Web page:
Yes, George King. That guy you never heard of. Him!
And no, me neither. But he had a short, intense career as director that took in Tod Slaughter horrors and Edgar Wallace shockers and modest little thrillers of all kinds. A number of them have been made available on no-frills but quite adequate DVDs from Odeon Entertainment’s Best of British label. What you basically get are nice little films of the kind that should be filling afternoon TV schedules but no longer do. Well worth renting if you feel like something undemanding, perhaps with a few familiar faces.
And once in a while, George lets rip with some actual CINEMA. THE CASE OF THE FRIGHTENED LADY, from Edgar Wallace’s play, is a predictable and hokey mystery with some amusingly colourful retro dialogue (the detective inspector and his idiot sidekick played by King regular Ronald Shiner are very much in the INSPECTOR HORNLEIGH cross-talk comedy vein). It’s kept on its feet by somebody’s smart decision to cut all the scenes into pieces and intercut them like mad, which boosts the pace beyond what you’d expect in a British cheapie of this kind.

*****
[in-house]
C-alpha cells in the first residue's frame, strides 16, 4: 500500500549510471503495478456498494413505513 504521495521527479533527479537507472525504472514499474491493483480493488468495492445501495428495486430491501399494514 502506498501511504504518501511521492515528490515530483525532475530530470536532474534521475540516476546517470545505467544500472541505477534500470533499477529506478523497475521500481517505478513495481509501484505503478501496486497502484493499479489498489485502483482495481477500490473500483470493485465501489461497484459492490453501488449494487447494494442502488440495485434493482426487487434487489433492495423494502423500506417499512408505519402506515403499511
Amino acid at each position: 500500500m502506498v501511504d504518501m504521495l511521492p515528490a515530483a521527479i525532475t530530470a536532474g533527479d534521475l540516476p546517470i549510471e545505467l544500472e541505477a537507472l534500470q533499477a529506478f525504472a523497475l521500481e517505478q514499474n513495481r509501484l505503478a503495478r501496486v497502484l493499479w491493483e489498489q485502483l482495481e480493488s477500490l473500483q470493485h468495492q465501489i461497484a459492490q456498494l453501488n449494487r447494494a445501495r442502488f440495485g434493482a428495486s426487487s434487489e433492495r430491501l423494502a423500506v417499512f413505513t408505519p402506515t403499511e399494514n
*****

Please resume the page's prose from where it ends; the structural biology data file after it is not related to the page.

And then the flick suddenly gets all atmospheric in a near-giallo way. Now, this is the climax I’m showing you, but in a way I’m doing you a favour because it saves you watching the rest. Trust me, you’d guess whodunnit anyway. (Nevertheless, I sort of recommend the film as mild fun. Rent it if you’re in the UK and you like old British warhorses.)
The killer has used, as an alibi, the sound of his piano practice from a distant room, but it’s actually a record he’s playing while he’s off doing nefarious things with thuggee scarves (the movie was known stateside as THE SCARF MURDER MYSTERY, which is an even blander title that the one it started life with). So we get a beautiful, contrapuntal score to this sinister scene, plus the elegant shadow-play…
And that’s Marius Goring popping up at the end with a look of madness in his eyes.
“I lost my head.”